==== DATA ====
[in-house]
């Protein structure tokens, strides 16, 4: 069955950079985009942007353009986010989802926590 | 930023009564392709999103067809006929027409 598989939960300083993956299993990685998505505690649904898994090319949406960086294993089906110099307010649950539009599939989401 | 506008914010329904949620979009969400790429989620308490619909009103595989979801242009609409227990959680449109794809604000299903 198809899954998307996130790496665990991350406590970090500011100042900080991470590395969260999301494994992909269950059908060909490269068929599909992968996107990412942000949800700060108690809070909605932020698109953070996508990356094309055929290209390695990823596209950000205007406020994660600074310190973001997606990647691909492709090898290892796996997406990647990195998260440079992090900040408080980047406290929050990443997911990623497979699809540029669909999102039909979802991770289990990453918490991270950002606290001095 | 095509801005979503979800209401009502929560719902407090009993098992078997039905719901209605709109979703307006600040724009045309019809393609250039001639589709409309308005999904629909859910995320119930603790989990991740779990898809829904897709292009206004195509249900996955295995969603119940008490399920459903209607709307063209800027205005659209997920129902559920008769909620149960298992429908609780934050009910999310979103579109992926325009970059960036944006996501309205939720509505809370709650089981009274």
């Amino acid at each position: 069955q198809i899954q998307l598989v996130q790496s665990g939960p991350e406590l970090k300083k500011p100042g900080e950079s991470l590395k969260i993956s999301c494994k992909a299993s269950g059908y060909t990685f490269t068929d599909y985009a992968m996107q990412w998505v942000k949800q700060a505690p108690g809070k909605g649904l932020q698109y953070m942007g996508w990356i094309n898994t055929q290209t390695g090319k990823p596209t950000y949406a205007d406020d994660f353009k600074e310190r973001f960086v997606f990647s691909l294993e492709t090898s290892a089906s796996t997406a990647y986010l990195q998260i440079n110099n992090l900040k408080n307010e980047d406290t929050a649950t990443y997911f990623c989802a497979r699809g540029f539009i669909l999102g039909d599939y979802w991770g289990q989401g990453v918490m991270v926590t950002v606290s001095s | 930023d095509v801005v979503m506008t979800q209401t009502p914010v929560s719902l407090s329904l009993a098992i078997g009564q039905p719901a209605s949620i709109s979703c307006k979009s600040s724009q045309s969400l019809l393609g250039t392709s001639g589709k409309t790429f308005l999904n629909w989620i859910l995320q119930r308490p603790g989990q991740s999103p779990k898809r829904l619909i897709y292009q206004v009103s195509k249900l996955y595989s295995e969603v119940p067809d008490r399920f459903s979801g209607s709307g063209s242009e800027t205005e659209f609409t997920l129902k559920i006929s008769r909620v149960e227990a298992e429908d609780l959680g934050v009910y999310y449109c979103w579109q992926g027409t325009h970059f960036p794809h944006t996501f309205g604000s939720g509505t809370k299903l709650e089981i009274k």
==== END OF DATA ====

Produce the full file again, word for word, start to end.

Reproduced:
[in-house]
């Protein structure tokens, strides 16, 4: 069955950079985009942007353009986010989802926590 | 930023009564392709999103067809006929027409 598989939960300083993956299993990685998505505690649904898994090319949406960086294993089906110099307010649950539009599939989401 | 506008914010329904949620979009969400790429989620308490619909009103595989979801242009609409227990959680449109794809604000299903 198809899954998307996130790496665990991350406590970090500011100042900080991470590395969260999301494994992909269950059908060909490269068929599909992968996107990412942000949800700060108690809070909605932020698109953070996508990356094309055929290209390695990823596209950000205007406020994660600074310190973001997606990647691909492709090898290892796996997406990647990195998260440079992090900040408080980047406290929050990443997911990623497979699809540029669909999102039909979802991770289990990453918490991270950002606290001095 | 095509801005979503979800209401009502929560719902407090009993098992078997039905719901209605709109979703307006600040724009045309019809393609250039001639589709409309308005999904629909859910995320119930603790989990991740779990898809829904897709292009206004195509249900996955295995969603119940008490399920459903209607709307063209800027205005659209997920129902559920008769909620149960298992429908609780934050009910999310979103579109992926325009970059960036944006996501309205939720509505809370709650089981009274």
């Amino acid at each position: 069955q198809i899954q998307l598989v996130q790496s665990g939960p991350e406590l970090k300083k500011p100042g900080e950079s991470l590395k969260i993956s999301c494994k992909a299993s269950g059908y060909t990685f490269t068929d599909y985009a992968m996107q990412w998505v942000k949800q700060a505690p108690g809070k909605g649904l932020q698109y953070m942007g996508w990356i094309n898994t055929q290209t390695g090319k990823p596209t950000y949406a205007d406020d994660f353009k600074e310190r973001f960086v997606f990647s691909l294993e492709t090898s290892a089906s796996t997406a990647y986010l990195q998260i440079n110099n992090l900040k408080n307010e980047d406290t929050a649950t990443y997911f990623c989802a497979r699809g540029f539009i669909l999102g039909d599939y979802w991770g289990q989401g990453v918490m991270v926590t950002v606290s001095s | 930023d095509v801005v979503m506008t979800q209401t009502p914010v929560s719902l407090s329904l009993a098992i078997g009564q039905p719901a209605s949620i709109s979703c307006k979009s600040s724009q045309s969400l019809l393609g250039t392709s001639g589709k409309t790429f308005l999904n629909w989620i859910l995320q119930r308490p603790g989990q991740s999103p779990k898809r829904l619909i897709y292009q206004v009103s195509k249900l996955y595989s295995e969603v119940p067809d008490r399920f459903s979801g209607s709307g063209s242009e800027t205005e659209f609409t997920l129902k559920i006929s008769r909620v149960e227990a298992e429908d609780l959680g934050v009910y999310y449109c979103w579109q992926g027409t325009h970059f960036p794809h944006t996501f309205g604000s939720g509505t809370k299903l709650e089981i009274k």